Re: Drongo in the pejorative

Subject: Re: Drongo in the pejorative
From: (Denis Abbott)
Date: Sat, 21 Jun 1997 16:41:18 +1000 (EST)
G'day Glen & Birding ozzers (I repied to Glen ysterday but since I've keyed
in all this stuff about drongos I thought it could be shared)

Glad to hear that things are bearable for you but I hope that pain recedes

Well here's devotion to a cause. I'm in here on Sat arvo. Sidney J. Baker's
"The Australian language"(first pub. 1945 rev. 1966) did have more on the
derivation of drongo:

pp. 135-136
"...seems to have come from the use of Drongo as the name of a horse. To
quote: "In Melbourne, in the early 'twenties, a Victorian horse by the name
of Drongo won a certain claim to fame by consistently finishing last or
near last. Black-and-white artist Sammy Wells, then of the Melbourne
"Herald", adopted Drongo as a character in his political and sporting
cartoons. Drongo was the no-hoper in every situation..."
A correspondent who devoted much time to studying the origin of drongo,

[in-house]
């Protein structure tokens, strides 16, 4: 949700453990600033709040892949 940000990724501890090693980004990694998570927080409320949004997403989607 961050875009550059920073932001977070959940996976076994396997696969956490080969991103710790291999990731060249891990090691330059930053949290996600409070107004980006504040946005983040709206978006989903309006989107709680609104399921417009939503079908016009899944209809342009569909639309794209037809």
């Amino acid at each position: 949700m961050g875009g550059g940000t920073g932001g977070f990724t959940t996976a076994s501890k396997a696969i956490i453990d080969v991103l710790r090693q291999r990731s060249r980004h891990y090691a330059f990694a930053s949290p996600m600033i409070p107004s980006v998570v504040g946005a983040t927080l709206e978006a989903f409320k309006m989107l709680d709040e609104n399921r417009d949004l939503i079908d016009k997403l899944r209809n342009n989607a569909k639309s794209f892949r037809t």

says that the horse with that name raced five times in 1923 and sixth was
his best placing. In 1924, he had fifteen starts, running two seconds,
three thirds, one fifth and one sixth (one of the seconds was in the V.R.C.
Victoria Derby; the other was in the St Leger Stakes). In 1925 Drongo
earned three seconds and four thirds. Which makes one wonder whether Sammy
Wells was fair in nominating the horse as an all-round no-hoper. My
correspondent adds: "It occurs to me that, as the glossy black plumage of
the Australian bird called the Drongo is sometimes described as dark blue,
this may have been the actual start of the slang usage of the word, and the
association with the horse-that-never-won-a-race merely an afterthought.
All new service recruits are traditionally regarded as no-hopers by the old
hands - which may explain why the raw recruits to the R.A.A.F. got the name
about 1940"

p. 307
In a section on the use of names from flora and fauna Baker talks of the
use of: "..morepork to describe a simpleton or dull-witted person....Today,
morepork has faded from use, but two other bird names, galah and drongo,
have taken over."

Regards, Denis

PS The 40 spots are still there and in good nos. At least 8 a couple of
sundays back.

Denis Abbott                                            ph:(03) 62 325 257
Librarian                                               Int: (61 3) 62 325 257
CSIRO Marine Laboratories                               Fax: (03) 62 325 103
GPO Box 1538                                            Int: (61 3) 62 325 103
Hobart Tas
Australia 7001

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